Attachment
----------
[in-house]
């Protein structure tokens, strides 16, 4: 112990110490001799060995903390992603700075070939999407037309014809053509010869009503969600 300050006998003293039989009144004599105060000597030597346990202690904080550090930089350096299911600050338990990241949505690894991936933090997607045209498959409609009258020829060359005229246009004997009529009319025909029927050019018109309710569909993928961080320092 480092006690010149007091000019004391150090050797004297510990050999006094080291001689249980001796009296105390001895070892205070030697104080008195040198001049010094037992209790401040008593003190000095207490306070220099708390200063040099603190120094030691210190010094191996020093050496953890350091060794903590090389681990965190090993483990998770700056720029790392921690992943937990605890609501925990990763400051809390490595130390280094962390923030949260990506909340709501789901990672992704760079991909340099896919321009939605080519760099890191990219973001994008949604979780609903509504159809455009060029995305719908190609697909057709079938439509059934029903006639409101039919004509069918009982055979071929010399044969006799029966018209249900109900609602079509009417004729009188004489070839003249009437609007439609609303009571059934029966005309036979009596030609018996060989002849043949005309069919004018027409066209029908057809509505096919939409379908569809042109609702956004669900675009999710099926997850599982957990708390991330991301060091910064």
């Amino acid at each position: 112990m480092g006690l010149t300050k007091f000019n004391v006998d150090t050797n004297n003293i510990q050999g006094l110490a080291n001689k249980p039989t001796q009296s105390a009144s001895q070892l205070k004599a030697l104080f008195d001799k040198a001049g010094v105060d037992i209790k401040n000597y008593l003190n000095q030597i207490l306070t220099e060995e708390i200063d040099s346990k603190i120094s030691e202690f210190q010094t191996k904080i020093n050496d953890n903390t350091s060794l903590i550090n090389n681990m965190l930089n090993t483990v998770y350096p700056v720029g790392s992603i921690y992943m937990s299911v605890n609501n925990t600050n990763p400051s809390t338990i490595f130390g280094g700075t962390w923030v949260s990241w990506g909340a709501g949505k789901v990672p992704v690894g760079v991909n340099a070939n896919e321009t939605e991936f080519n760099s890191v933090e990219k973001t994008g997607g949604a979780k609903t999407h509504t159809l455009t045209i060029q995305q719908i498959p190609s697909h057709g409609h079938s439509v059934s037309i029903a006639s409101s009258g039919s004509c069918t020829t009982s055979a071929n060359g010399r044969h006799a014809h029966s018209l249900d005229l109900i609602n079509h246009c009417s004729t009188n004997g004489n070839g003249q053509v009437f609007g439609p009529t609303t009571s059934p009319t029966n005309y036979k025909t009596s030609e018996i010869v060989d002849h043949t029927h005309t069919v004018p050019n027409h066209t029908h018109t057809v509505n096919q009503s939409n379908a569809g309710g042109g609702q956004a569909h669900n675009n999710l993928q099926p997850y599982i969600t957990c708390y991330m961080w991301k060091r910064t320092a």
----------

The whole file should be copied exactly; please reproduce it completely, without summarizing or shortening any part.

[in-house]
């Protein structure tokens, strides 16, 4: 112990110490001799060995903390992603700075070939999407037309014809053509010869009503969600 300050006998003293039989009144004599105060000597030597346990202690904080550090930089350096299911600050338990990241949505690894991936933090997607045209498959409609009258020829060359005229246009004997009529009319025909029927050019018109309710569909993928961080320092 480092006690010149007091000019004391150090050797004297510990050999006094080291001689249980001796009296105390001895070892205070030697104080008195040198001049010094037992209790401040008593003190000095207490306070220099708390200063040099603190120094030691210190010094191996020093050496953890350091060794903590090389681990965190090993483990998770700056720029790392921690992943937990605890609501925990990763400051809390490595130390280094962390923030949260990506909340709501789901990672992704760079991909340099896919321009939605080519760099890191990219973001994008949604979780609903509504159809455009060029995305719908190609697909057709079938439509059934029903006639409101039919004509069918009982055979071929010399044969006799029966018209249900109900609602079509009417004729009188004489070839003249009437609007439609609303009571059934029966005309036979009596030609018996060989002849043949005309069919004018027409066209029908057809509505096919939409379908569809042109609702956004669900675009999710099926997850599982957990708390991330991301060091910064």
């Amino acid at each position: 112990m480092g006690l010149t300050k007091f000019n004391v006998d150090t050797n004297n003293i510990q050999g006094l110490a080291n001689k249980p039989t001796q009296s105390a009144s001895q070892l205070k004599a030697l104080f008195d001799k040198a001049g010094v105060d037992i209790k401040n000597y008593l003190n000095q030597i207490l306070t220099e060995e708390i200063d040099s346990k603190i120094s030691e202690f210190q010094t191996k904080i020093n050496d953890n903390t350091s060794l903590i550090n090389n681990m965190l930089n090993t483990v998770y350096p700056v720029g790392s992603i921690y992943m937990s299911v605890n609501n925990t600050n990763p400051s809390t338990i490595f130390g280094g700075t962390w923030v949260s990241w990506g909340a709501g949505k789901v990672p992704v690894g760079v991909n340099a070939n896919e321009t939605e991936f080519n760099s890191v933090e990219k973001t994008g997607g949604a979780k609903t999407h509504t159809l455009t045209i060029q995305q719908i498959p190609s697909h057709g409609h079938s439509v059934s037309i029903a006639s409101s009258g039919s004509c069918t020829t009982s055979a071929n060359g010399r044969h006799a014809h029966s018209l249900d005229l109900i609602n079509h246009c009417s004729t009188n004997g004489n070839g003249q053509v009437f609007g439609p009529t609303t009571s059934p009319t029966n005309y036979k025909t009596s030609e018996i010869v060989d002849h043949t029927h005309t069919v004018p050019n027409h066209t029908h018109t057809v509505n096919q009503s939409n379908a569809g309710g042109g609702q956004a569909h669900n675009n999710l993928q099926p997850y599982i969600t957990c708390y991330m961080w991301k060091r910064t320092a």